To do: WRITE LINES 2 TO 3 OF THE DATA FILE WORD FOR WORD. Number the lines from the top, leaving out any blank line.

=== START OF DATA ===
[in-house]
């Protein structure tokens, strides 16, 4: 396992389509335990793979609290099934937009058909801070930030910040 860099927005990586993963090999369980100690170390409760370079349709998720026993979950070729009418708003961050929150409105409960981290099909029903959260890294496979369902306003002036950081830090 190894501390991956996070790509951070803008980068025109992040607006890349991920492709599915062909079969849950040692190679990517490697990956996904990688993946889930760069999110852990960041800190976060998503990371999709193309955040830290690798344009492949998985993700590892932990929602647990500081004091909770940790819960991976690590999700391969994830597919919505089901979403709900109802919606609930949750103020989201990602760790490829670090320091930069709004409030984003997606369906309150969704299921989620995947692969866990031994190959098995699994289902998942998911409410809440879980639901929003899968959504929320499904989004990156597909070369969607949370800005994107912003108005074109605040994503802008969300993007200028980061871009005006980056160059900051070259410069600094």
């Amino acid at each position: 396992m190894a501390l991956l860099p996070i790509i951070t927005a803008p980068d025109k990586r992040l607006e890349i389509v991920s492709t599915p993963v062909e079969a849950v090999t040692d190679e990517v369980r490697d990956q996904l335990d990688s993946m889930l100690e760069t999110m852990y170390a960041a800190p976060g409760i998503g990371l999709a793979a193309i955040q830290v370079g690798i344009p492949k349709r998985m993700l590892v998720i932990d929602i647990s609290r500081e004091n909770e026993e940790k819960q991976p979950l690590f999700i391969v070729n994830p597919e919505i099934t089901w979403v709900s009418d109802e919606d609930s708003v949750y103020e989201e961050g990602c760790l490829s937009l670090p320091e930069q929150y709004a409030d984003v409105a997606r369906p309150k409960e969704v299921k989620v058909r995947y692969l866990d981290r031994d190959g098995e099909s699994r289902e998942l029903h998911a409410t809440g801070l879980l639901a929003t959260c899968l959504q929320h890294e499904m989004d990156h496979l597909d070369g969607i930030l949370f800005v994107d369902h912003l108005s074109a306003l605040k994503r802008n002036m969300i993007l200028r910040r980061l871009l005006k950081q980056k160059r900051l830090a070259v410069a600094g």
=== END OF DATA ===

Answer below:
């Protein structure tokens, strides 16, 4: 396992389509335990793979609290099934937009058909801070930030910040 860099927005990586993963090999369980100690170390409760370079349709998720026993979950070729009418708003961050929150409105409960981290099909029903959260890294496979369902306003002036950081830090 190894501390991956996070790509951070803008980068025109992040607006890349991920492709599915062909079969849950040692190679990517490697990956996904990688993946889930760069999110852990960041800190976060998503990371999709193309955040830290690798344009492949998985993700590892932990929602647990500081004091909770940790819960991976690590999700391969994830597919919505089901979403709900109802919606609930949750103020989201990602760790490829670090320091930069709004409030984003997606369906309150969704299921989620995947692969866990031994190959098995699994289902998942998911409410809440879980639901929003899968959504929320499904989004990156597909070369969607949370800005994107912003108005074109605040994503802008969300993007200028980061871009005006980056160059900051070259410069600094």
């Amino acid at each position: 396992m190894a501390l991956l860099p996070i790509i951070t927005a803008p980068d025109k990586r992040l607006e890349i389509v991920s492709t599915p993963v062909e079969a849950v090999t040692d190679e990517v369980r490697d990956q996904l335990d990688s993946m889930l100690e760069t999110m852990y170390a960041a800190p976060g409760i998503g990371l999709a793979a193309i955040q830290v370079g690798i344009p492949k349709r998985m993700l590892v998720i932990d929602i647990s609290r500081e004091n909770e026993e940790k819960q991976p979950l690590f999700i391969v070729n994830p597919e919505i099934t089901w979403v709900s009418d109802e919606d609930s708003v949750y103020e989201e961050g990602c760790l490829s937009l670090p320091e930069q929150y709004a409030d984003v409105a997606r369906p309150k409960e969704v299921k989620v058909r995947y692969l866990d981290r031994d190959g098995e099909s699994r289902e998942l029903h998911a409410t809440g801070l879980l639901a929003t959260c899968l959504q929320h890294e499904m989004d990156h496979l597909d070369g969607i930030l949370f800005v994107d369902h912003l108005s074109a306003l605040k994503r802008n002036m969300i993007l200028r910040r980061l871009l005006k950081q980056k160059r900051l830090a070259v410069a600094g």